What made you fall in love with acting? Did you go to acting school?
I started acting in 2005 in Alexandria, albeit without any acting experience—before that, I starred in commercials. Before the shooting started, we had a month of workshops where I learned the basics from acting coaches, and the team also gave me time to take short classes. After I got more into the profession and met more people, I found my passion in acting and decided to go further and to explore more.
How did you land your first commercial job?
How I got my first commercial job is actually a funny story, which happened back in 2005 when I was still in junior high. I was in Cilandak Town Square to watch a movie with my friends and suddenly someone came up to me and said: “Excuse me, but are you interested in doing a casting? We have a TV commercial and we’d love you to try it out.” The agency representative turned out to be casting for Biore’s facial wash commercial, which I earned after a few tests.
What movies are coming out this year?
Last year I shot two action movies that will be released this year, The Night Comes for Us and Foxtrot Six, and I’m also starting a new comedy project that will start shooting in May besides two more later in the year.
Tell us the experience on being in a movie set for the first time and what you’ve learned from the first time you acted.
That was a nerve-wracking experience because I was new to the job and I did not really know anybody quite that well yet, and all of a sudden you have a camera pointed at you. After a while I got used to it and didn’t feel the camera’s presence anymore—I just roll with my character and interact with the movie’s other characters in a scene. Excluding myself from the outside world despite distractions outside if we’re shooting in a public area, for example, is the hard part that requires focus and training.
Today, I feel more comfortable in front of a camera than on a stage because, all in all, acting is about being honest. Even though you are another character outside of yourself, that character has its own emotions and different layers of personality. If I can’t be honest in expressing and owning the emotions, my acting will not be natural, and the audience will not get the character and his/her story.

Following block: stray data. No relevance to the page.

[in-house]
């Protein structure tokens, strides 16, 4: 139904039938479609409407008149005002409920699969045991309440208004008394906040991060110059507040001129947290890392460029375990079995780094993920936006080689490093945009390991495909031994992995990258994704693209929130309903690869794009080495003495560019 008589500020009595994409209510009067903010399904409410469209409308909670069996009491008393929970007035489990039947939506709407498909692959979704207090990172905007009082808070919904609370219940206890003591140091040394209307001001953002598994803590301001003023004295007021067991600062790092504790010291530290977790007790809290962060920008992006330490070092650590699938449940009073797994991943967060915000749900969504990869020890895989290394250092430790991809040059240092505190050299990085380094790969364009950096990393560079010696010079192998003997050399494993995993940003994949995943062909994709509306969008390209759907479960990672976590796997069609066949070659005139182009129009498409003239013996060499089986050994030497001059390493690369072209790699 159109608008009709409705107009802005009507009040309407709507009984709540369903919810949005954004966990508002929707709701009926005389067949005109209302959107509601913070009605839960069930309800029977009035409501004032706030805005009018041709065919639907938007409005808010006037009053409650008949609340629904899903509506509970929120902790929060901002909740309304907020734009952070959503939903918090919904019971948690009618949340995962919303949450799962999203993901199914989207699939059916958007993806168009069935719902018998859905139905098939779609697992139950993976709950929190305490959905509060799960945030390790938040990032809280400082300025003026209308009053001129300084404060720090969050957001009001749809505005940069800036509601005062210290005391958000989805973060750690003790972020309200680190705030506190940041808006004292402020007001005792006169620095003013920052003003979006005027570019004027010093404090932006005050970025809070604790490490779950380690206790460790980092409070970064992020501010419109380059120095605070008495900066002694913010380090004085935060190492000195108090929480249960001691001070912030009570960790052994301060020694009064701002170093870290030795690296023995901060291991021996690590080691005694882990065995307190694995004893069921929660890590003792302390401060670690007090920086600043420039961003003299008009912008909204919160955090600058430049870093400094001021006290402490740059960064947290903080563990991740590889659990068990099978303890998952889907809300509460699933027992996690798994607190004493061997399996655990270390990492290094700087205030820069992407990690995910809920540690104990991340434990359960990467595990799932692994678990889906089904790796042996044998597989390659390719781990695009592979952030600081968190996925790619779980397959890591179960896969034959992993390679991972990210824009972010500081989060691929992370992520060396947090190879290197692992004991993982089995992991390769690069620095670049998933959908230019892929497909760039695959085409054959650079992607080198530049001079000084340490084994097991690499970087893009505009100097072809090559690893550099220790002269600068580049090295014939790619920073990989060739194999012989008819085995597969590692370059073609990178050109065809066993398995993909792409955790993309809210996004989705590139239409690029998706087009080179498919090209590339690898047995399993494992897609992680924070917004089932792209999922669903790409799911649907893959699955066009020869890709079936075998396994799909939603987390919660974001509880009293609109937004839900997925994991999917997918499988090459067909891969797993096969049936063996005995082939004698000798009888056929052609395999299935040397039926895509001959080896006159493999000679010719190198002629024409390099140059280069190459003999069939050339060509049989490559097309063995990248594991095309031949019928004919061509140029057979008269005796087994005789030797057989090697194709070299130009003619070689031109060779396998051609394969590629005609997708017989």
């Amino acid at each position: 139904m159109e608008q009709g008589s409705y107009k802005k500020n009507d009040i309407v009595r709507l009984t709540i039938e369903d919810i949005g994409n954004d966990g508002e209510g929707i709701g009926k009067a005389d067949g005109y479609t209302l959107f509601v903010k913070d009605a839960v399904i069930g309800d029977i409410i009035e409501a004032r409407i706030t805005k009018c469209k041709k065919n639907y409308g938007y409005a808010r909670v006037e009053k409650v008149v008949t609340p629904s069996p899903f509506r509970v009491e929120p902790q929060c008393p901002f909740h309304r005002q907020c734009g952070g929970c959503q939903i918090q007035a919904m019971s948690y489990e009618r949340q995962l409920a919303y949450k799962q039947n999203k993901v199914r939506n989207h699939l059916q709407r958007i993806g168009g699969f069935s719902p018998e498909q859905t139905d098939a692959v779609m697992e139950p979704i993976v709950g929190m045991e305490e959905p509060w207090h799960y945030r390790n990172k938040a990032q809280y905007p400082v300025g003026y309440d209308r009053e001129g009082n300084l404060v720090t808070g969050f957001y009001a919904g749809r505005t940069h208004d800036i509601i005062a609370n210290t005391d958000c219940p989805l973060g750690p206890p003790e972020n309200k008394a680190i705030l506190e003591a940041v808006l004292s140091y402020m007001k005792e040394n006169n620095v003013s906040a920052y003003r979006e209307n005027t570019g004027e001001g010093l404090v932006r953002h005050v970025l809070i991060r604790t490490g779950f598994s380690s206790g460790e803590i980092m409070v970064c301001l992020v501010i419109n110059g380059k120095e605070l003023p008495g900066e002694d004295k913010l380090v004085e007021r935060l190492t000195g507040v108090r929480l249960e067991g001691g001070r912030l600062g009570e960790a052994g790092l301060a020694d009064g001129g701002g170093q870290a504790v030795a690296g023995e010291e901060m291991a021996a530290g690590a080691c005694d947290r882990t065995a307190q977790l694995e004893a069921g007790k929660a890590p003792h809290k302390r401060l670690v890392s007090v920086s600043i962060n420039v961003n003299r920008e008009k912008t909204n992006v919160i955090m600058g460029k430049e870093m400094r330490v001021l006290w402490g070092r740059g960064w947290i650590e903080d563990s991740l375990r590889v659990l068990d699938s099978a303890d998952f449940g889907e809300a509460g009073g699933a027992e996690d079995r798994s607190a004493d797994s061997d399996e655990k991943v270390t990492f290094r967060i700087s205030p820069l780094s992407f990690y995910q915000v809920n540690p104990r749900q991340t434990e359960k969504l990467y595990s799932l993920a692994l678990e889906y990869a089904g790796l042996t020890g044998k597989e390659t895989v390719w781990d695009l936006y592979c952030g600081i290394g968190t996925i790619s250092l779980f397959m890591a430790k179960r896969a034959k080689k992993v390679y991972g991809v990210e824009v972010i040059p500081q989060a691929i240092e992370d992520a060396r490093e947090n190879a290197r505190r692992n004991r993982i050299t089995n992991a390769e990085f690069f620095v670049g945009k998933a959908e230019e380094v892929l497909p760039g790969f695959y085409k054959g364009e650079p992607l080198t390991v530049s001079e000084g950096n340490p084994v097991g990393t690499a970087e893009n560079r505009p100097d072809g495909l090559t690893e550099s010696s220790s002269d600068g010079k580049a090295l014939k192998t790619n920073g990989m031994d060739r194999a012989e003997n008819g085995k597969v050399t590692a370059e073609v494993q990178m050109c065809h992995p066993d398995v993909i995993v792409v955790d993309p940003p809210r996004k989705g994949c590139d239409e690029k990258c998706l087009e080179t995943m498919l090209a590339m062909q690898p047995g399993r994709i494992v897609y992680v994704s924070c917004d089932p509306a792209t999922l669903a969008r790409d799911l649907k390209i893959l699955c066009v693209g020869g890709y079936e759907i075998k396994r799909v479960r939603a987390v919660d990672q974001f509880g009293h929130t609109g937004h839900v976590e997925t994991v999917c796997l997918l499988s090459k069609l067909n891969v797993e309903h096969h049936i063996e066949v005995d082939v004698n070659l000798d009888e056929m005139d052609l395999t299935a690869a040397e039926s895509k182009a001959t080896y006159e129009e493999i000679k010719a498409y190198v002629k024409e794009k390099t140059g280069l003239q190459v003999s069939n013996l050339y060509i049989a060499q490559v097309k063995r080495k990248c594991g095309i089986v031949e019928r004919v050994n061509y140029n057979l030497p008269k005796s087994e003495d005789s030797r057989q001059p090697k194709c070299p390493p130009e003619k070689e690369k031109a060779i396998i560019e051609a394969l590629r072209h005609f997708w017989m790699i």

When you are in character, such as the memorable Hammer Girl role in The Raid 2, how do you step out of it at the end of the day?
Well, that role was really something else. To be the Hammer Girl, I trained in pencak silat for six months to do all the fighting choreographies. I had to train much harder almost every day because I have no background in martial arts whatsoever—plus, I was training with professionals and was the only girl in that project. Then I would carry my hammers around with me, the fake ones, of course [laughs], to the gym or to run around the complex. All this is to become one with the character, to the point where the neighbourhood kids laughed at me and pointed out why I was running with hammers.
After six months of intensive training, my behaviour became more boyish from the way I walk to the way I talk—and everyone around me was quite surprised. So, to detach myself when the project was done, I went back to my daily routine despite taking a few months to return.
You are known as a martial arts/action and horror movie star. Do you want to continue to be known in those roles, or do you want to venture out?
People mostly see me in action or horror movie roles because those created quite an impact or left memorable impressions, but actually if you trace back to the beginning of my career I’ve explored almost every genre. I started with a romantic drama, then romantic comedy, thriller, and in May I’ll be shooting a comedy. As an actress, I am open to exploring different genres and do different roles—never did I think in the beginning that I would play in action movies, but the offer came, and I like the challenge to give my best performance.
How long have you been a vegetarian and how did you come to be one? Do you plan to be a full-time vegetarian?
Actually, I’m partly vegetarian—it’s just how I do my diet at the moment to be healthy. I call it my detox days where, in a week, I try to have two or three days in which I eat only vegetables and fruits. At the moment, I don’t plan to be a full-time because it’s too difficult—I enjoy food too much [laughs].
What do you think about the perception and understanding of vegetarianism here?
It’s not that the people here don’t understand vegetarianism. But the market is niche, and the concept is not as popular as in Europe or America—even more so for the vegan concept. It’s hard to find vegan and vegetarian menus if you go to a restaurant here, but in Bali there are a few places.
You have an organic, healthy food business named The Kale Tale—how is the reception so far? Do you plan to expand?
We started the Kale Tale—my younger sister Cassie and I who are quite health conscious—to share a cleaner lifestyle, and we saw that the market is growing here. It has been going for two-and-a-half years, and so far it’s doing alright. We don’t have a store yet although lately we’ve been selling through SaladStop! besides the online store. In the future, we plan to have more distribution channels and to add more flavours to our chips.
How do you define your success?
Success for me is as long as I’m happy with what I do because I do not wish to be successful yet feel miserable. I feel grateful that I can do things I’m passionate about and do look forward to go to work—success really is to do what you love.